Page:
If you’ve suffered an injury at work, you know how much of a nightmare the aftermath can be — not just because of the pain and suffering, but because of the paperwork. Not only is filling all of that out a chore, but oftentimes waiting to hear back from human resources representatives, lawyers, insurance companies, and others can drag the process of getting to a doctor and on the road to recovery out for weeks, even months.
As it turns out, that whole process may be an elaborate act of strategic inefficiency. Why, you ask? Well, in an effort to save on costs, of course.
According to an exhaustive new article from investigative journalism outfit ProPublica, the dismantling and shifting of the workers’ compensation system has been in the works for many years. The piece, titled The Demolition of Workers Compensation, was done in conjunction with a reporter from NPR, and found that cuts to worker aid programs have become so severe that many people end up completely bankrupted by workplace mishaps, and that the government has been complicit in helping big business remove safety nets.
“Over the past decade, state after state has been dismantling America’s workers’ comp system with disastrous consequences for many of the hundreds of thousands of people who suffer serious injuries at work each year,” the article says. “Employers are paying the lowest rates for workers’ comp insurance since the 1970s. And in 2013, insurers had their most profitable year in over a decade, bringing in a hefty 18% return.”
ProPublica reports that 33 states have passed laws reducing workers’ compensation benefits, sometimes by as much as 65%. Expiration dates on coverage, and in some states, limits on where injured workers can seek treatment have been put in place by employers. There are many similar statistics, but at the center of the shrubbery maze ProPublica and NPR come to a single conclusion: Businesses have transferred the burden of paying for workplace injuries to the taxpayer.
The rolling-back of worker’s compensation for injuries on the job, again, has been in the works for a while. Essentially, it’s been a tag-team approach from business and government to get the job done, and in the end it’s the little guy — or injured worker — who ends up getting the short end of the stick.
Where businesses formerly used to kick in some funding to take care of injured employees, the public is now picking up the tab. When benefits and workers’ compensation eventually does run out for injured workers (those who actually end up receiving it, anyway), they end up on public assistance, in the form of food stamps and other types of welfare. That frees businesses from footing the bill.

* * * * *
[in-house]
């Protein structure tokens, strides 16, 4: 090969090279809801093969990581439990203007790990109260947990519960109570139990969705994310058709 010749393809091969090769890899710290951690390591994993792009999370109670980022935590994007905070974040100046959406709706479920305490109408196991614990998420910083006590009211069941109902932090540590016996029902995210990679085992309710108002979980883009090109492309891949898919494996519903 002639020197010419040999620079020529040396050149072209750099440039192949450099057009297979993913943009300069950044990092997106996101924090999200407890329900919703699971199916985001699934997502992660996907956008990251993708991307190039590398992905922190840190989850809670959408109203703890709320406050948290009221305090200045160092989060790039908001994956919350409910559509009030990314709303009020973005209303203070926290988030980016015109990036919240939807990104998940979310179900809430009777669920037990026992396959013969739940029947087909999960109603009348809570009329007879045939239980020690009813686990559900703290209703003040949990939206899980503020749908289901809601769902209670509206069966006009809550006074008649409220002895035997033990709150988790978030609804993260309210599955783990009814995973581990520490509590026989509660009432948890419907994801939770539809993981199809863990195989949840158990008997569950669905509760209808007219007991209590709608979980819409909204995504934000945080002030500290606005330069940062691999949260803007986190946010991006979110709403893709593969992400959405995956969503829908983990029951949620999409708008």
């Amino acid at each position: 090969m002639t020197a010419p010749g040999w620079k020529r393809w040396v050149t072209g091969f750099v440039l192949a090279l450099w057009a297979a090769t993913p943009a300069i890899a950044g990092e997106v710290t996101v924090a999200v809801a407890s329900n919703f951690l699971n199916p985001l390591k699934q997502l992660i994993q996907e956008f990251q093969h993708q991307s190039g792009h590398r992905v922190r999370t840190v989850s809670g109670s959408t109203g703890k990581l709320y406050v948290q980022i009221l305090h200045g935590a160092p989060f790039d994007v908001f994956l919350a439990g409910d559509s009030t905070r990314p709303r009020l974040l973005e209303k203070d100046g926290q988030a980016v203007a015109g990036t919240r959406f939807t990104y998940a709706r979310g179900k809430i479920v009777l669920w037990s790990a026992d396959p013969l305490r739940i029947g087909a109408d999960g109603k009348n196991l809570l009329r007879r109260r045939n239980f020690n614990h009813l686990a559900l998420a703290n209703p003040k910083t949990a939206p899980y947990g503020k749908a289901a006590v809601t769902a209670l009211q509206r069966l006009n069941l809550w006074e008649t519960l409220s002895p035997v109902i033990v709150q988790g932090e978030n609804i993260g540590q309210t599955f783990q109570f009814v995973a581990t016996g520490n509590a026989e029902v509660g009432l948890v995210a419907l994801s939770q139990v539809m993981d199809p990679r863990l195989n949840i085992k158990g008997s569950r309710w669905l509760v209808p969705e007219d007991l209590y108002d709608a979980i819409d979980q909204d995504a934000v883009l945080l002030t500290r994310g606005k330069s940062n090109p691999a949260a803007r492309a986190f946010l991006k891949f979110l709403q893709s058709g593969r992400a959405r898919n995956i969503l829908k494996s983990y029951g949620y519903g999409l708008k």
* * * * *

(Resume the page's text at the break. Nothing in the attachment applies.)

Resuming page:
So, how much does that bill actually end up being? A reporter for NPR’s Planet Money team did another report a couple of years ago to find out. Her work showed that the country’s two largest disability programs end up costing taxpayers roughly $260 billion per year.
While the argument can be made that businesses are simply doing this because it is in their best interest to do so, it’s simply one more example of the private sector offloading its private costs onto the public at large. This has become something of an economic theme over the past several years — to socialize the costs, but privatize the profits — and we’ve seen it happen in other areas of the economy as well, not just with injury compensation.
For example, the financial crisis that kick-started the Great Recession was caused by individuals in financial institutions assuming extraordinary amounts of risk — risk they may not have taken had that money not been guaranteed by government insurance. We see it in other forms as well, one of the most talked-about and blatant being the abuse of welfare and public assistance programs perpetrated by companies like Wal-Mart, which employ huge numbers of people, many of whom don’t make enough in wages to cover basic living expenses, and are thus thrust into welfare programs.
The Social Security Administration’s own numbers confirm the explosion of disabled workers over the past few decades, with a dramatic 160% nominal increase since 1990. While some of that is due to other causes, a large number is also due to practices like that that ProPublica has uncovered. While it’s unlikely to be fixed in the short-term, the destruction of worker’s compensation is but one of a number of mounting costs that the taxpayer must now pick up the tab for.